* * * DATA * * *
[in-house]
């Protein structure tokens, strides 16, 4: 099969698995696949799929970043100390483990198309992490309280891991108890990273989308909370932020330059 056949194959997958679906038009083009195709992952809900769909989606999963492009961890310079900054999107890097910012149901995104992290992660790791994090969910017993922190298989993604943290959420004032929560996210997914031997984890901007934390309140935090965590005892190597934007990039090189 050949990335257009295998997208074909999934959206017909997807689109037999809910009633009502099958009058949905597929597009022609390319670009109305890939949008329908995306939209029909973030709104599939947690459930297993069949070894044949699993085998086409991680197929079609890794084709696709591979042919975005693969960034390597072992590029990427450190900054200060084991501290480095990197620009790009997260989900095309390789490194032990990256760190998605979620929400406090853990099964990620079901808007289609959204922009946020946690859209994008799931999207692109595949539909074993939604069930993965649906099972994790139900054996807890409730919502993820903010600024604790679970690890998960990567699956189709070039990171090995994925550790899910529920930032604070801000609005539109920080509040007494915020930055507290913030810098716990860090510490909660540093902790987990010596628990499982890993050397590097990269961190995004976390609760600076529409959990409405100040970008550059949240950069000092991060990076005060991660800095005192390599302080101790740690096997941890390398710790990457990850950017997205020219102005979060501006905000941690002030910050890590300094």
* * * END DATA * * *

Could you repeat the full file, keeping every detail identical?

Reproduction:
[in-house]
């Protein structure tokens, strides 16, 4: 099969698995696949799929970043100390483990198309992490309280891991108890990273989308909370932020330059 056949194959997958679906038009083009195709992952809900769909989606999963492009961890310079900054999107890097910012149901995104992290992660790791994090969910017993922190298989993604943290959420004032929560996210997914031997984890901007934390309140935090965590005892190597934007990039090189 050949990335257009295998997208074909999934959206017909997807689109037999809910009633009502099958009058949905597929597009022609390319670009109305890939949008329908995306939209029909973030709104599939947690459930297993069949070894044949699993085998086409991680197929079609890794084709696709591979042919975005693969960034390597072992590029990427450190900054200060084991501290480095990197620009790009997260989900095309390789490194032990990256760190998605979620929400406090853990099964990620079901808007289609959204922009946020946690859209994008799931999207692109595949539909074993939604069930993965649906099972994790139900054996807890409730919502993820903010600024604790679970690890998960990567699956189709070039990171090995994925550790899910529920930032604070801000609005539109920080509040007494915020930055507290913030810098716990860090510490909660540093902790987990010596628990499982890993050397590097990269961190995004976390609760600076529409959990409405100040970008550059949240950069000092991060990076005060991660800095005192390599302080101790740690096997941890390398710790990457990850950017997205020219102005979060501006905000941690002030910050890590300094």